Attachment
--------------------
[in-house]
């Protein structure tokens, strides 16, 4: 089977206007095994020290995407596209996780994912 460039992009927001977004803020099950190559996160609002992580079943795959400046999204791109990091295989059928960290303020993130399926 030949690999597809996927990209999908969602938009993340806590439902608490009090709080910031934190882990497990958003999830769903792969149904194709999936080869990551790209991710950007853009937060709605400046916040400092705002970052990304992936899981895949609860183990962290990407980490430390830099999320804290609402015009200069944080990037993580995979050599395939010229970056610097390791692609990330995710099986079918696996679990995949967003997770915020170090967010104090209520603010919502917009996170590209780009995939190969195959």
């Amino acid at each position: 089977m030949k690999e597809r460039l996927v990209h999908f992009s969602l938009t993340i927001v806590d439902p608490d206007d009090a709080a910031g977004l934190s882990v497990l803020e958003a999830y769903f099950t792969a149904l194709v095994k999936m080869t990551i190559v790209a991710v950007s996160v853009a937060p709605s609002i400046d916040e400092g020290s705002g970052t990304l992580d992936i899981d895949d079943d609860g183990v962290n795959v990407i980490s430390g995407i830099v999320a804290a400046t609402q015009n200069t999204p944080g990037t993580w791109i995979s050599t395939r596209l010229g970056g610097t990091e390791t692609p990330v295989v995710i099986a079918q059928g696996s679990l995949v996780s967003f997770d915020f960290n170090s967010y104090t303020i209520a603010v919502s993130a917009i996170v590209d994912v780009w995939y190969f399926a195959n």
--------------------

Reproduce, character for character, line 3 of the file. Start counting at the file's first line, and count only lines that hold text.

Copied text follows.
């Amino acid at each position: 089977m030949k690999e597809r460039l996927v990209h999908f992009s969602l938009t993340i927001v806590d439902p608490d206007d009090a709080a910031g977004l934190s882990v497990l803020e958003a999830y769903f099950t792969a149904l194709v095994k999936m080869t990551i190559v790209a991710v950007s996160v853009a937060p709605s609002i400046d916040e400092g020290s705002g970052t990304l992580d992936i899981d895949d079943d609860g183990v962290n795959v990407i980490s430390g995407i830099v999320a804290a400046t609402q015009n200069t999204p944080g990037t993580w791109i995979s050599t395939r596209l010229g970056g610097t990091e390791t692609p990330v295989v995710i099986a079918q059928g696996s679990l995949v996780s967003f997770d915020f960290n170090s967010y104090t303020i209520a603010v919502s993130a917009i996170v590209d994912v780009w995939y190969f399926a195959n």